No matter how many breads I’ve baked so far, I’m still scared of the yeast monster. The dough sitting on the kitchen counter for hours with no signs of rising makes me all the more nervous and I feel pity on myself for not being able to bake a bread. And given the weather these days, which is so fickle, that one moment it is windy, the other moment it is rainy and the very next moment it is bright and sunny, it becomes all the more daunting. But the baker spirits can’t be tamed that easily and that is the good thing at least. For every appalling thought there lies an equally strong and encouraging feeling.
Too much of the melodrama I have created here, you must be thinking! But that is true. I might not be able to put together my thoughts so brilliantly, but I hope that you would have got what I am trying to express. And especially, if you’ve baked a bread you would definitely be able to relate to all the gibberish I’m talking. Okay, so when I first saw this beauties, which Ottolenghi calls in his book as brioche pizzas, I was simply smitten by the cuteness factor they bring along with their small size.
To me they aren’t pizzas, and so as to the author. But would there be any better name for them? I called them Pizzettes to make them sound slightly more glamorous! Some more melodrama…huh? Whatever you like them to name, they still remain an ultimate comfort snack. The buttery, slightly sweet brioche dough makes an interestingly flavorful pairing with the salty feta and sweet and sour tomatoes. A perfect snack to put together on your Sunday brunch table!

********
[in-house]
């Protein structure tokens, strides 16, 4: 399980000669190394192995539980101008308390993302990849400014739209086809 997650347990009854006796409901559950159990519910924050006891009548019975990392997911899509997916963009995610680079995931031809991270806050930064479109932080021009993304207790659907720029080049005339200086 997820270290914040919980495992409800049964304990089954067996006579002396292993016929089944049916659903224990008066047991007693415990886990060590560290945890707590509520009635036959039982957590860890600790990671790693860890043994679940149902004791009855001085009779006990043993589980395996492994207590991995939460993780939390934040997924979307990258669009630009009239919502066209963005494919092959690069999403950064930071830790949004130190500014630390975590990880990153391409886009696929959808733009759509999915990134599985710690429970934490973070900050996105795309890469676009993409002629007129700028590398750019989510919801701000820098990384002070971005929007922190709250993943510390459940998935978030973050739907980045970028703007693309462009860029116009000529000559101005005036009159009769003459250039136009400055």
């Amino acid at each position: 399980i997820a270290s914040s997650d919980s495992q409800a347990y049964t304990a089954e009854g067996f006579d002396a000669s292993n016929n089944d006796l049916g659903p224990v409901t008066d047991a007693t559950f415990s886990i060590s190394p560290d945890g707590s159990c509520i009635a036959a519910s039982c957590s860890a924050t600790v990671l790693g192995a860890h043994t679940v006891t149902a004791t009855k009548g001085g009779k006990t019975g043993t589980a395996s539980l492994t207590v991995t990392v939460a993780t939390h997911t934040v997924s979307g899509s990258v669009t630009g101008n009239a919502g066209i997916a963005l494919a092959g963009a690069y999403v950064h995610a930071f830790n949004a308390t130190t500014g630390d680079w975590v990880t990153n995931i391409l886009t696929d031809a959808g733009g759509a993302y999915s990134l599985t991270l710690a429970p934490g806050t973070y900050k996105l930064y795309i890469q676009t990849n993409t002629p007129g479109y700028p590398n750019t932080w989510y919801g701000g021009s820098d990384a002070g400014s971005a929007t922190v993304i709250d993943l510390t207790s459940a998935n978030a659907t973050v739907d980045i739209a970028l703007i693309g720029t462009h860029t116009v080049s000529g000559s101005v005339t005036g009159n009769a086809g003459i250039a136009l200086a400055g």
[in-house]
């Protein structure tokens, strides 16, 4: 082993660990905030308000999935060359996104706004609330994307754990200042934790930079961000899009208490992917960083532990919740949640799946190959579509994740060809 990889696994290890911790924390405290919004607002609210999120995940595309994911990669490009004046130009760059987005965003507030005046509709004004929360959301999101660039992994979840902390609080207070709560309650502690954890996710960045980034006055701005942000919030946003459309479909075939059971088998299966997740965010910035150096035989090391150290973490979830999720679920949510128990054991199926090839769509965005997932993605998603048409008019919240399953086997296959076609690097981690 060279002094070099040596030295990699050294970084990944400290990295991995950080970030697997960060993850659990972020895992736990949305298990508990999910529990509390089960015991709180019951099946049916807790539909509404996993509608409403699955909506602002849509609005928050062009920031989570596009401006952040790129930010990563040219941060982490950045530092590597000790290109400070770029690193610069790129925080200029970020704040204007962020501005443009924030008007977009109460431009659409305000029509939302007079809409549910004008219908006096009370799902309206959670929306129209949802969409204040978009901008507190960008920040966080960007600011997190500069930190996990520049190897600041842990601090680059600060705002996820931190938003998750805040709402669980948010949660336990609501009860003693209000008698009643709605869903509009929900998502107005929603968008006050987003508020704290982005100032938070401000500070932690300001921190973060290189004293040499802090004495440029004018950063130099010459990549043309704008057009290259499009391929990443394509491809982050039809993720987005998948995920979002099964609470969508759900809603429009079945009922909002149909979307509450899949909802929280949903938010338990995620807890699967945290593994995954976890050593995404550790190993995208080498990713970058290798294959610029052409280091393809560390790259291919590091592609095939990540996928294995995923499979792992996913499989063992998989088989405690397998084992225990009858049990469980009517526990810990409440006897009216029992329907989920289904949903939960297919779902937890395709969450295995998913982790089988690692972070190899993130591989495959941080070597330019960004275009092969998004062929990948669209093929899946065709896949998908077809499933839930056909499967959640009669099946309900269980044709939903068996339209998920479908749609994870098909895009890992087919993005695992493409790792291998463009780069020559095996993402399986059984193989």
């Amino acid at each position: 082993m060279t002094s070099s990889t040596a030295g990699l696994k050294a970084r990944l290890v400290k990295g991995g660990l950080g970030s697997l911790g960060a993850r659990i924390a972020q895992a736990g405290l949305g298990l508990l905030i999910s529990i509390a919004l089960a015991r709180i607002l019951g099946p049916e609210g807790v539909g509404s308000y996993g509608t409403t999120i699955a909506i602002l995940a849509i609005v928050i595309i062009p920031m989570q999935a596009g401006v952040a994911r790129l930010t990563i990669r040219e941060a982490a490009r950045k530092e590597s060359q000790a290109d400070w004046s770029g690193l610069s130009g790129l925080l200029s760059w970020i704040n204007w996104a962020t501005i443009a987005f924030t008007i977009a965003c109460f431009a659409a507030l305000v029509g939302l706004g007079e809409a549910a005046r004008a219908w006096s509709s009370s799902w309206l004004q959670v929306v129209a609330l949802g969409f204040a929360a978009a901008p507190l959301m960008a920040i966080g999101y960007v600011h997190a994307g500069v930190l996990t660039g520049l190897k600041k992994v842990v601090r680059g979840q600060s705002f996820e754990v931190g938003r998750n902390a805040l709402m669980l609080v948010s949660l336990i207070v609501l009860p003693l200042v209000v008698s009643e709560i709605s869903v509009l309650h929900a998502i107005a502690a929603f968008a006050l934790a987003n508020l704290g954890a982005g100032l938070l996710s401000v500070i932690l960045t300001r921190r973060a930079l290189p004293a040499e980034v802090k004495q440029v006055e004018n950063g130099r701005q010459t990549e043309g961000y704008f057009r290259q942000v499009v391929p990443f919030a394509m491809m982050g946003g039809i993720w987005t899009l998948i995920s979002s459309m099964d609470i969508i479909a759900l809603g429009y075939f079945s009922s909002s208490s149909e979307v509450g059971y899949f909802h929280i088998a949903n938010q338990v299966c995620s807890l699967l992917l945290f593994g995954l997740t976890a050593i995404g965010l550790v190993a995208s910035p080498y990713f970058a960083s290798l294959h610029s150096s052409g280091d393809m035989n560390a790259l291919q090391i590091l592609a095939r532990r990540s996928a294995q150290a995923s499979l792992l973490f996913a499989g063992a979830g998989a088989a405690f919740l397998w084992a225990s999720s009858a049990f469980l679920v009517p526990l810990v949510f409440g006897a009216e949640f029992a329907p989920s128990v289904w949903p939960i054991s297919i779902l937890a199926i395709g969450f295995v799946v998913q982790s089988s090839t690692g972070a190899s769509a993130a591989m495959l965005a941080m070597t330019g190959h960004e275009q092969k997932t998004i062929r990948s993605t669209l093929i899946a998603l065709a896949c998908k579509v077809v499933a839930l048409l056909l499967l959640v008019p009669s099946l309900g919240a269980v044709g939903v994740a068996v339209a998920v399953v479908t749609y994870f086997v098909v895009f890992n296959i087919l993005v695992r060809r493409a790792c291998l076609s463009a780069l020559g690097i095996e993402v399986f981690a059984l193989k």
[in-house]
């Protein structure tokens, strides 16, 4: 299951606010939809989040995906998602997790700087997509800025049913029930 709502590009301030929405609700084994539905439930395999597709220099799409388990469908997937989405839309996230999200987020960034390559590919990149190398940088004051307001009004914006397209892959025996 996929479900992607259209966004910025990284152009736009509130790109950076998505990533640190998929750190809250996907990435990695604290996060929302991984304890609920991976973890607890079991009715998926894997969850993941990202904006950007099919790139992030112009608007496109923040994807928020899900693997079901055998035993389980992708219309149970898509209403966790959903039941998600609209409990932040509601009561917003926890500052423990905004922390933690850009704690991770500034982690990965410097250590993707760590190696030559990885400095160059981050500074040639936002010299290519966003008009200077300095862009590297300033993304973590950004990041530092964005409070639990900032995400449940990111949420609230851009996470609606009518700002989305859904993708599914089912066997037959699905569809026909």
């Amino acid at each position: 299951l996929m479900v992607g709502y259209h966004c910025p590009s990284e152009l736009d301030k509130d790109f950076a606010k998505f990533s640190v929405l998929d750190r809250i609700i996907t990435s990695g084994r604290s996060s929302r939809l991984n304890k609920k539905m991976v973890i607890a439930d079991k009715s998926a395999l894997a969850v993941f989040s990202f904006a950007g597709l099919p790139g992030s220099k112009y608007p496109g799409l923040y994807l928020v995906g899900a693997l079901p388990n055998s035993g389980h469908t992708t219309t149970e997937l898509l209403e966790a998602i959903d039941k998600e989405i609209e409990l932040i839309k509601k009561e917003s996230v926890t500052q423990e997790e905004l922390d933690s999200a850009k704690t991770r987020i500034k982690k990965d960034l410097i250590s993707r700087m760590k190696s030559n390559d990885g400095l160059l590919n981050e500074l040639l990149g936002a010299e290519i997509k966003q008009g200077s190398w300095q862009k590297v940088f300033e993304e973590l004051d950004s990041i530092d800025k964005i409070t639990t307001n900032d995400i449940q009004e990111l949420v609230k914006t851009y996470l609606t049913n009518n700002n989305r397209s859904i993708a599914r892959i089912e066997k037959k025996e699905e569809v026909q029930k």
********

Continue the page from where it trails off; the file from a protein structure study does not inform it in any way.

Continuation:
2 tbsp lukewarm water
1 tsp active dry yeast
190 gm all purpose flour, plus extra for dusting
1/2 tsp salt
5 tsp superfine sugar
2 eggs, at room temprature
75 gm cold unsalted butter
1 recipe brioche dough
Oven dried tomatoes
300 gm tomatoes
1 tsp olive oil
1 tsp balsamic vinegar
1/2 tsp sea salt
1/4 tsp freshly gound black pepper
1/2 tsp dried mint
1 onion, thinly sliced
1 tbsp olive oil
1/4 tsp sugar
1/4 tsp salt
1 clove garlic, crushed
1 egg, lightly beaten
75 gm feta cheese, crumbled
40 gm black olives
olive oil, for drizzling
coarse sea salt and freshly ground black pepper
- For the brioche dough, place the lukewarm water and yeast in the bowl of an electric mixer. Leave for 10 minutes for the yeast to activate. Add all the rest ingredients for brioche dough except butter and start working them together with a spatula until the flour is incorporated.
- Attach the dough hook of the mixer and work on a low speed for about 3 minutes. The dough will become smooth but will stick to the sides of the bowl. Increase the speed to medium-high and start adding the butter. Do this gradually, ensuring the butter gets incorporated well before adding more. Once all the butter is in, keep the machine working until the dough is shiny, has no lumps of butter and comes away from the sides of the bowl. Once or twice during the mixing process, you would need to stop the machine, to avoid getting the dough become hot. This would take around 10 minutes.